With respect to whether Huanri General has the authority to negotiate and sign its own contracts or other agreements, our verification findings note that, after initial deliberations which began in 2001, the village representatives (serving in the capacity of Huanri General's shareholder representatives) decided during 2003 to acquire the funds necessary for establishing a tire production plant as part of Huanri General's operations, consistent with Article 19 of the Village Committee Law. However, to pursue this objective (which required a significant amount of capital), the village representatives had to obtain the entire capital investment amount from the Panjacun Village Committee which subsequently furnished it to Huanri General by obtaining a bank loan (using the villagers' households as collateral) and by providing a portion of its rental income received from land lease agreements (see pages 5-6 and 10-12 of the Huanri General verification report). Therefore, we conclude that Huanri General does not have the ability to obtain its own loans. Rather, the evidence on the record of this review indicates that the local government's assistance was required for this purpose.

Therefore, based on the facts noted above, we preliminarily conclude that Huanri General has not demonstrated a de facto absence of government control and is therefore not entitled to a separate rate. Although there is no information on the record regarding Huanri General's ability to sign contracts and set its own export prices independent of any governmental authority, the pervasive nature of the interrelationship between the Panjacun Village Committee and Huanri General leads us to conclude that the company is not able to select its own management and make personnel decisions, as well as make its own decisions on the use of its profits, independent of any governmental authority. Thus, on balance, the record points to de facto government control of Huanri General. We note that these preliminary results on this issue differ from the final results of the new shipper review regarding Huanri General. The Department reached these results primarily as a result of its preliminary analysis of the Village Committee Law, which on balance leads the Department to conclude that the Panjacun Village Committee is a level of government in the PRC as described above. These results also depend on the Department's preliminary view that it is appropriate to consider that governmental control at the village level can affect the export operations of an enterprise in general. This is consistent with the Department's recently promulgated separate rates application which explicitly requests information regarding local government control (see Office of AD Enforcement, Separate-Rate Application and Request for Supporting Documentation on the Import Administration website: http://ia.ita.doc.gov). Finally, there are even more indicia on this record than the record of the Brake Rotors Fifth New Shipper Review that the village government and Huanri General are so intertwined that the export operations of Huanri General cannot on balance properly be considered to be independent with respect to Huanri General's export functions. However, the Department recognizes that the articles of the Village Committee Law may be interpreted in different manners. As a result, the Department invites both especial comment as well as additional supporting information on these two considerations. Such information and additional comment is due on June 14, 2005. Rebuttal comments will be due on June 21, 2005. No rebuttal information will be permitted.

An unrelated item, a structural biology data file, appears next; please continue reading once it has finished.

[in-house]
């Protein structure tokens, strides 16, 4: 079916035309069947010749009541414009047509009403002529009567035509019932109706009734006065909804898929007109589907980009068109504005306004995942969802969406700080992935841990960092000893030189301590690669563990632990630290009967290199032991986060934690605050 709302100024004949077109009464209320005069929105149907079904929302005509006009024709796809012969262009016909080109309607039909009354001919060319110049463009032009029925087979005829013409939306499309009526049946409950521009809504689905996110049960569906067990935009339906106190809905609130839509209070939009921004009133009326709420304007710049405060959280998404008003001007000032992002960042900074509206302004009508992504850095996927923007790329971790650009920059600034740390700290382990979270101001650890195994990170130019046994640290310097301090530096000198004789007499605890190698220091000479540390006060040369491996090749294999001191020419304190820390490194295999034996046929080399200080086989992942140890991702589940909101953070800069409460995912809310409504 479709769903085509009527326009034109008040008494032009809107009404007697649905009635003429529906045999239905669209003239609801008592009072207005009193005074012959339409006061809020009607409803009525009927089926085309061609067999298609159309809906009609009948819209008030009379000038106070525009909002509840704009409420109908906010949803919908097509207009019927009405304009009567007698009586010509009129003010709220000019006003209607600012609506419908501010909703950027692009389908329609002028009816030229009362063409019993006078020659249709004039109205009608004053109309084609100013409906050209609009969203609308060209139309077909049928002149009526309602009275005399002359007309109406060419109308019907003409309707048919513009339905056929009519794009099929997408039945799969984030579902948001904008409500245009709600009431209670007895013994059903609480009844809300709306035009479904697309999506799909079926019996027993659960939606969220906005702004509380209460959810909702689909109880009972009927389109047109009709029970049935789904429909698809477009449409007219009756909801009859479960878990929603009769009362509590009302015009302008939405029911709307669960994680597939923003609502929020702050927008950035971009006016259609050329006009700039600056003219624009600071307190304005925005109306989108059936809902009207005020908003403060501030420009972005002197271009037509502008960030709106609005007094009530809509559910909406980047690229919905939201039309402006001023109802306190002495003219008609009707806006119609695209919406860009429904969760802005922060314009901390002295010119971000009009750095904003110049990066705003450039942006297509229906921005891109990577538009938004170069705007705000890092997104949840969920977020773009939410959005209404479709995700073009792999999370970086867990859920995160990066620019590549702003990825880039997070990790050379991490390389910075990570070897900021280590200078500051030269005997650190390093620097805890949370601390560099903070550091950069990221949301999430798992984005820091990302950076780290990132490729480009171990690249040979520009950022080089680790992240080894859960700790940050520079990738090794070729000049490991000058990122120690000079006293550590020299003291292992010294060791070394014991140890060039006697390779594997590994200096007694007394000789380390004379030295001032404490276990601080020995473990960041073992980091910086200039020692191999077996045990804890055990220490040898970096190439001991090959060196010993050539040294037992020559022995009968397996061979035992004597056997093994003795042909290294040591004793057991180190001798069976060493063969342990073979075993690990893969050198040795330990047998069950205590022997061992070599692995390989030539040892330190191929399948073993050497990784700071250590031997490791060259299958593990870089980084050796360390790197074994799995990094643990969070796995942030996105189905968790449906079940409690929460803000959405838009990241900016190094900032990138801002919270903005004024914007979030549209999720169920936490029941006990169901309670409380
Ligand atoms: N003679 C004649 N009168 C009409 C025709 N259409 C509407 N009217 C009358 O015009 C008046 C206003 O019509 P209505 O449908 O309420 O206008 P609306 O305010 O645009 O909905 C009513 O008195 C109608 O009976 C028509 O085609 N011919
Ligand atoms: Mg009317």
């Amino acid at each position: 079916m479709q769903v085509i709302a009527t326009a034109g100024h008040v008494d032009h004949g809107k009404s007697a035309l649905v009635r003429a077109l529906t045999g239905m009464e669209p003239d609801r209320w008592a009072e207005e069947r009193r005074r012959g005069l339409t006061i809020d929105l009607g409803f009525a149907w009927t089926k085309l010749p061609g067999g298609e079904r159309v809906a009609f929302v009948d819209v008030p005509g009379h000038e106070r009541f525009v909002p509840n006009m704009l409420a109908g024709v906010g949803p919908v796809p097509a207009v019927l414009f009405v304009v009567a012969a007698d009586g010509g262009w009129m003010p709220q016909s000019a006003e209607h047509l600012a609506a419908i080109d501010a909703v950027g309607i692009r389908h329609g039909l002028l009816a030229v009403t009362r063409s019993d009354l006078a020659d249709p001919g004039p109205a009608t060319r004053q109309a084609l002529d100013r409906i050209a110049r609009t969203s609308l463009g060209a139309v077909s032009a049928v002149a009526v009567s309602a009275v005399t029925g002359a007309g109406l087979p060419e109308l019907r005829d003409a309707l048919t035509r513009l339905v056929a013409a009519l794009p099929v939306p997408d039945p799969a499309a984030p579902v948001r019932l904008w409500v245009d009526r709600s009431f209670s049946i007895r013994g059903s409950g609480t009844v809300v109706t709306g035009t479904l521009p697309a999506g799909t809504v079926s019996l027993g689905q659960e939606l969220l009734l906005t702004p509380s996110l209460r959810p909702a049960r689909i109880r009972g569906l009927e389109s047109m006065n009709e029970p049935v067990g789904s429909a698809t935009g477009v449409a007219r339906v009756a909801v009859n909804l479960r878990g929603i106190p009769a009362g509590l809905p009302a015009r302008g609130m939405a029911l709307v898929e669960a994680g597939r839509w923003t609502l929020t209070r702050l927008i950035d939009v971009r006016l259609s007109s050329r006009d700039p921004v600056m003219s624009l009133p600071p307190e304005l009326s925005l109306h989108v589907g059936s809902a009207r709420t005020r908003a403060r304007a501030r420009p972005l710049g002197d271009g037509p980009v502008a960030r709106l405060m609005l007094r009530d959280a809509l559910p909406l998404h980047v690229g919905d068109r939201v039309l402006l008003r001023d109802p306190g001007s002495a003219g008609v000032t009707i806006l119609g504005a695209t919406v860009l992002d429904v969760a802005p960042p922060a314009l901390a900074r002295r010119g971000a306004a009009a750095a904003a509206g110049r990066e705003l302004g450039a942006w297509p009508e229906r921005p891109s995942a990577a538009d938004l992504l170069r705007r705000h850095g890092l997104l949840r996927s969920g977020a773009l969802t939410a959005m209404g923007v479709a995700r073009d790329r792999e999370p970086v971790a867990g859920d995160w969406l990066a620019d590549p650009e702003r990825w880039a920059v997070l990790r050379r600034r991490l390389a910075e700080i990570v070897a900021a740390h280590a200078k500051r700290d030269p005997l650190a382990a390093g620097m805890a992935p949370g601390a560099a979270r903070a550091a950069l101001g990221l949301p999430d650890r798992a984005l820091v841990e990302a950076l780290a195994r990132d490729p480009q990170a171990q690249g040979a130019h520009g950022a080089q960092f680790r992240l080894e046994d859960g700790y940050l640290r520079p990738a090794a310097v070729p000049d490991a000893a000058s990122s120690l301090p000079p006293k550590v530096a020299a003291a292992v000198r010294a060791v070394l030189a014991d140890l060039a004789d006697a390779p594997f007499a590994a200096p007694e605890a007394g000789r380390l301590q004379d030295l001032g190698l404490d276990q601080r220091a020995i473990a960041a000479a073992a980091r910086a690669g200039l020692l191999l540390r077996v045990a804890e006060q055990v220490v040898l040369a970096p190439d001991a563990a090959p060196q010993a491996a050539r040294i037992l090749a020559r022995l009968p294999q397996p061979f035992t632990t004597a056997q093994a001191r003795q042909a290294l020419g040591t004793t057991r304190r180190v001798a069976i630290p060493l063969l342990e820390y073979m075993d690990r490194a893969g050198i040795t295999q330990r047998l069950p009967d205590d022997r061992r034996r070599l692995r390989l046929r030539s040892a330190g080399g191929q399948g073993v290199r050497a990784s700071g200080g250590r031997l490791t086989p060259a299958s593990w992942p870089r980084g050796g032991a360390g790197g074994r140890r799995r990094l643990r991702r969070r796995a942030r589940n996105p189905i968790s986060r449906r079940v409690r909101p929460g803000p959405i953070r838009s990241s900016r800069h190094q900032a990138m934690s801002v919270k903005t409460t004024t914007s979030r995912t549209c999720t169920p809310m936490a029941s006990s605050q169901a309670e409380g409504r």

Fair Value Comparisons

To determine whether sales of the subject merchandise by CNIM, Golden Harvest, Gren, Hengtai, Hongda, Hongfa, LABEC, LKTLC, Longkou Haimeng, Longkou Jinzheng, Meita, Shanxi Fengkun, Winhere, and ZLAP to the United States were made at prices below normal value (“NV”), we compared each company's export prices (“EPs”) or constructed export prices (“CEPs”) to NV, as described in the “Export Price,” “Constructed Export Price,” and “Normal Value” sections of this notice, below.

Export Price

For each respondent, we used EP methodology in accordance with section 772(a) of the Act for sales in which the subject merchandise was first sold prior to importation by the exporter outside the United States directly to an unaffiliated purchaser in the United States and for sales in which CEP was not otherwise indicated. We made the following company-specific adjustments:

A. CNIM, Golden Harvest, Hengtai, Hongfa, LKTLC, Longkou Jinzheng, Meita, Shanxi Fengkun, and Winhere

We calculated EP based on packed, FOB foreign port prices to the first unaffiliated purchaser in the United States. Where appropriate, we made deductions from the starting price (gross unit price) for foreign inland freight and foreign brokerage and handling charges in the PRC in accordance with section 772(c) of the Act. Because foreign inland freight and foreign brokerage and handling fees were provided by PRC service providers or paid for in renminbi, we based those charges on surrogate rates from India (see “Surrogate Country” section below for further discussion of our surrogate-country selection). To value foreign inland trucking charges, we used truck freight rates published in Indian Chemical Weekly and distance information obtained from the following websites: http://www.infreight.com, http://www.sitaindia.com/​Packages/​CityDistance.php, http://www.abcindia.com, http://www.eindiatourism.com, and http://www.mapsofindia.com. To value foreign brokerage and handling expenses, we relied on October 1999-September 2000 information reported in the public U.S. sales listing submitted by Essar Steel Ltd. in the antidumping investigation of Certain Hot-Rolled Carbon Steel Flat Products from India: Final Determination of Sales at Less Than Fair Value, 67 FR 50406 (October 3, 2001).